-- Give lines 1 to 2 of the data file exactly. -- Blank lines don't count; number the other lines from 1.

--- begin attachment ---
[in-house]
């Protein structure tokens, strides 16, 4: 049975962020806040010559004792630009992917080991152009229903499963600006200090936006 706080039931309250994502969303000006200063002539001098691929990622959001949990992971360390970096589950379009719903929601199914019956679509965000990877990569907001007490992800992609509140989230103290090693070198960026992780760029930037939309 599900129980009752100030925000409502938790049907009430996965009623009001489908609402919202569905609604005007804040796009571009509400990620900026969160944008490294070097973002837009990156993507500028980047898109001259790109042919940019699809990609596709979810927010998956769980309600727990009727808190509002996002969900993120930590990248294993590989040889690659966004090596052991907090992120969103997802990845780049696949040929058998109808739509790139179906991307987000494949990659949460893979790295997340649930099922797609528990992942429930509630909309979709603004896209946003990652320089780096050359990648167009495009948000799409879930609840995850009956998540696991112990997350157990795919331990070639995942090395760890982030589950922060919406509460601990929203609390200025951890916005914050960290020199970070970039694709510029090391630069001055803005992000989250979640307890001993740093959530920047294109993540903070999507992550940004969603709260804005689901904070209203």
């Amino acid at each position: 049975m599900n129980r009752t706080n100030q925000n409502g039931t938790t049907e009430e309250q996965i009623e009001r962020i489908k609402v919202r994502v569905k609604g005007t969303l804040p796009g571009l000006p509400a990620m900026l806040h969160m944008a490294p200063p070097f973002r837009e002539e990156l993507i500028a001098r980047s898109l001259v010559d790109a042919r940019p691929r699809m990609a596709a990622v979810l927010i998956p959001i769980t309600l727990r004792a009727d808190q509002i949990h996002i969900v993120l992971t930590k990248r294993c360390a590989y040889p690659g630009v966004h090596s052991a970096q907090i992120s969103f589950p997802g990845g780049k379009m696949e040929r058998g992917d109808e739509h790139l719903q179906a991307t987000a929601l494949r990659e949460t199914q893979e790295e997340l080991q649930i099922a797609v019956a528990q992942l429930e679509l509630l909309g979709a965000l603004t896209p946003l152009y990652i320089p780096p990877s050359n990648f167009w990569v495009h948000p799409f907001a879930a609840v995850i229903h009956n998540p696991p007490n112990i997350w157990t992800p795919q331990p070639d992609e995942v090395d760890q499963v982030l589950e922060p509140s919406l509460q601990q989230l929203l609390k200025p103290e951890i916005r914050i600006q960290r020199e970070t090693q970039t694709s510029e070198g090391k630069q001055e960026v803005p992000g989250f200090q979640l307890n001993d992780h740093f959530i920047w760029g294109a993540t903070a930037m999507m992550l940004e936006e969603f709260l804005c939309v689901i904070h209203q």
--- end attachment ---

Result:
[in-house]
């Protein structure tokens, strides 16, 4: 049975962020806040010559004792630009992917080991152009229903499963600006200090936006 706080039931309250994502969303000006200063002539001098691929990622959001949990992971360390970096589950379009719903929601199914019956679509965000990877990569907001007490992800992609509140989230103290090693070198960026992780760029930037939309 599900129980009752100030925000409502938790049907009430996965009623009001489908609402919202569905609604005007804040796009571009509400990620900026969160944008490294070097973002837009990156993507500028980047898109001259790109042919940019699809990609596709979810927010998956769980309600727990009727808190509002996002969900993120930590990248294993590989040889690659966004090596052991907090992120969103997802990845780049696949040929058998109808739509790139179906991307987000494949990659949460893979790295997340649930099922797609528990992942429930509630909309979709603004896209946003990652320089780096050359990648167009495009948000799409879930609840995850009956998540696991112990997350157990795919331990070639995942090395760890982030589950922060919406509460601990929203609390200025951890916005914050960290020199970070970039694709510029090391630069001055803005992000989250979640307890001993740093959530920047294109993540903070999507992550940004969603709260804005689901904070209203």